The Story Behind “A Christmas Story”

November 2, 2015

 Spencer Schultz

Assistant Editor of Production

It’s been a year of firsts for the Jamesville-DeWitt High School Music Department.

For the first time, the music department will put on “A Christmas Story -T he Musical” as their annual production. It’s also the first time the musical will be held in December, from Dec. 10-12, rather than the typical February release. 

Not only is this year’s “A Christmas Story” J-DHS’s first time holding the production, but it is also the first for any high school in the nation, says chorus teacher and choral director Beth Quackenbush.

Though the music department has paved the way for future productions in the school, and across the country, “A Christmas Story” hasn’t come without controversy.

Based off of the popular 1983 movie adaptation of author Jean Shepard’s humourous writings, “A Christmas Story – The Musical” takes place in 1940s Indiana, where a bespectacled boy named Ralphie has a big imagination and one wish: for a Red Ryder BB Gun for Christmas. A kooky leg lamp, outrageous pink bunny pajamas, a cranky department store Santa, and a triple dog-dare to lick a freezing flagpole are just a few of the obstacles that stand between Ralphie and his Christmas dream, according to producer Brenda Neuss.

Some students question whether this year’s musical is appropriate for a public school production due to its affiliation with Christmas, a Christian holiday. Students participating in “A Christmas Story” defend the selection and insist that the musical has no association with Christianity. “Although the show is set around Christmas time, there is never any mention of Jesus or Christianity. It is more about holiday spirit than anything else,” says sophomore Catherine Cargain. 

Senior Collin McKee, who plays adult Ralphie and narrates the story, also argues that the music department has done religious musicals in the past. “My freshman year, we did ‘Fiddler on the Roof’ and that was all about Jewish traditions. Compared to that, this show has nothing to do with religion at all,” says McKee.

Another first for the music department this year will be the earlier December release of the musical. Typically, J-DHS musicals premiere in February. However, this year, the music department planned “A Christmas Story-The Musical” two months earlier, in December, so the production could be held near Christmas.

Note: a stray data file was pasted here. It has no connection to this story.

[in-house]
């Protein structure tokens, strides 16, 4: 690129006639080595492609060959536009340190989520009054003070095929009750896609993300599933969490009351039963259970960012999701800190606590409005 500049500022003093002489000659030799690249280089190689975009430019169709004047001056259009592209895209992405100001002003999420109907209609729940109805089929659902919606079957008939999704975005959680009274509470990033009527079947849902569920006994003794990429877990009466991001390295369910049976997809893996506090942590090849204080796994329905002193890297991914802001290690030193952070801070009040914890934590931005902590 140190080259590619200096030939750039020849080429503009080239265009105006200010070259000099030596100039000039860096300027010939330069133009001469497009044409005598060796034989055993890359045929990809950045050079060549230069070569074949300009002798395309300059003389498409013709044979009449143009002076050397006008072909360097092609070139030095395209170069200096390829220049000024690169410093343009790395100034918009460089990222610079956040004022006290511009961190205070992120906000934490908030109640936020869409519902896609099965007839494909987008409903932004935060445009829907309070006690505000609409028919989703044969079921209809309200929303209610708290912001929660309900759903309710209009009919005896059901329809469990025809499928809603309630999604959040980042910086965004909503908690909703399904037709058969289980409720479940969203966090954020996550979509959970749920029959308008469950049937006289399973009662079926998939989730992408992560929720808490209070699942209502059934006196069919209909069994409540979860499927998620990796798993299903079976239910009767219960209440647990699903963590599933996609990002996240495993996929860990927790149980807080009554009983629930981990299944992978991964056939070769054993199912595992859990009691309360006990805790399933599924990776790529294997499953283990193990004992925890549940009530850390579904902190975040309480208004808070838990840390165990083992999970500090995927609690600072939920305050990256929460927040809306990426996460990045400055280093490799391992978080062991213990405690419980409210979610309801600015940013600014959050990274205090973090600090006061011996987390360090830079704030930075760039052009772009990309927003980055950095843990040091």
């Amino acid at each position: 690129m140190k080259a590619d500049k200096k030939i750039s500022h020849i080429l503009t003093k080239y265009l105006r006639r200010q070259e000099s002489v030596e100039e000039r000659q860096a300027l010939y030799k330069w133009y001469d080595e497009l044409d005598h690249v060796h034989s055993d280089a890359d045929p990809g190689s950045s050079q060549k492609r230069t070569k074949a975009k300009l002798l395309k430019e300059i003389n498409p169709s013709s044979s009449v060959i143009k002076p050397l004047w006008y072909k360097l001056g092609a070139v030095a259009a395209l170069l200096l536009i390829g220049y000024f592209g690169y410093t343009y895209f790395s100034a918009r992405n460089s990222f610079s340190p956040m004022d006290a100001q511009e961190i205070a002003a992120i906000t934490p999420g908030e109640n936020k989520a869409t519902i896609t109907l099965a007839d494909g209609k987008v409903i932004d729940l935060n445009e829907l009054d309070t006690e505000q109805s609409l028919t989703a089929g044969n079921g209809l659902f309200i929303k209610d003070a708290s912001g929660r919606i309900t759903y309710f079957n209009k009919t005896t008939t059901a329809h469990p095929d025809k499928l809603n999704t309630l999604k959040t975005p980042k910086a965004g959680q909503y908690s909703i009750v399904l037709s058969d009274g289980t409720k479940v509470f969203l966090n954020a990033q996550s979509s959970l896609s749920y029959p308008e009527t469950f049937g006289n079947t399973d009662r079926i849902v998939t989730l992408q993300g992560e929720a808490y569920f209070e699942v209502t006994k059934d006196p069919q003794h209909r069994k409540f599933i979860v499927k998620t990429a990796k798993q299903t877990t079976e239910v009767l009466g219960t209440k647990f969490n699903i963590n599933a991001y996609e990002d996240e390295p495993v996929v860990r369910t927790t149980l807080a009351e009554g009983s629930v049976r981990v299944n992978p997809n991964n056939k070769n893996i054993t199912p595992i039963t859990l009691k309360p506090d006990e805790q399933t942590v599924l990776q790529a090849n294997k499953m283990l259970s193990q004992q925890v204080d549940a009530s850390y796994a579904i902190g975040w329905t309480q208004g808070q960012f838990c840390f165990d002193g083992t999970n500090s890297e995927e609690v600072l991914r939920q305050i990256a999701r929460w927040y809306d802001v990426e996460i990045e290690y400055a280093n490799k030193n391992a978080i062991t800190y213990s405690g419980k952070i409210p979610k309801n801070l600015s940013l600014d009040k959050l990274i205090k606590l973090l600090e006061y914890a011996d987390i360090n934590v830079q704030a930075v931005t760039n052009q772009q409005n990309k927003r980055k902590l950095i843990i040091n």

Challenges in both scheduling and fall sports have made preparation for the release difficult. “The choreography of the entire musical has been tricky for kids who are doing both a fall sport and the musical, because they tend to come late to rehearsal or miss it for a game,” says Mrs. Quackenbush. Despite the troubles with choreography, Mrs. Quackenbush says the group is excelling musically. McKee gives credit to the production staff for working around all the fall sports’ schedules, but because of this, many rehearsals are long Saturday rehearsals or are late at night. Current rehearsals run from 6 p.m. to 9 p.m. However, closer to the premiere, Saturday rehearsals typically last from 8 a.m. to 6 p.m., depending on the part.

In order to combat the difficult scheduling, Mrs. Quackenbush introduced an app called TeamSnap to those participating in the musical. Using the app, students can commit to attending certain rehearsals and can also overview the schedule for future rehearsals. 

However, the earlier premier for the musical hasn’t been all bad, says Mrs. Quackenbush. “When you come back to school, you’re full of energy, you’re refreshed from the summer. When we hold the show during February, those winter months are dreary and hard to get through,” says Mrs. Quackenbush.

Because of the focus on young characters featured in “A Christmas Story” many of the major roles in the production were given to freshmen, rather than seniors. Despite this, seniors who have been in the music department for their entire high school careers show no resentment towards the young freshmen. “I think the freshmen are perfect for the lead roles. It would look a little weird having a senior play the part of a 9 year-old boy,” says McKee  Though the experience of the younger performers is a question, Mrs. Quackenbush believes that the freshman were the best to fit the part. 

Freshmen Gabe Cahill, cast as Ralphie, and Tanner Gunn, cast as Ralphie’s younger brother Randy, were completely unknown to the production staff before the audition process. “We were in complete shock during their auditions. We didn’t even know who they were, coming in as freshmen, but they did such a good job that we called them both back,” says Mrs. Quackenbush. “We didn’t know if they could handle it, but they did so great at call-backs that (the production staff) decided that they were in,” says Mrs. Quackenbush.

McKee says the two freshmen are doing exceptionally well thus far in the production. Despite this, Cahill still feels pressure as the lead of the production. “I’m the first freshman lead in a really long time, so I feel like I need to perform my best to blow away the audience,” says Cahill.

The production staff and participating students are under a lot of pressure to bring “A Christmas Story – The Musical” up to the standards of past J-DHS productions. Technology teacher Larry Stroh is working hard to build the set for the production. With the amount of work being put into the production by the students and producers, McKee says this year’s production will be better than the past two shows J-DHS has done. “It just has a much better message. This musical has a lot of comic relief, but it also has its serious moments. The last two musicals we did have all just been funny,” says McKee. 

“It’s not like anything we’ve ever done before. It’s going to be amazing,” says Mrs. Quackenbush. All will be revealed on opening night Dec. 10 in the Osborne Auditorium.

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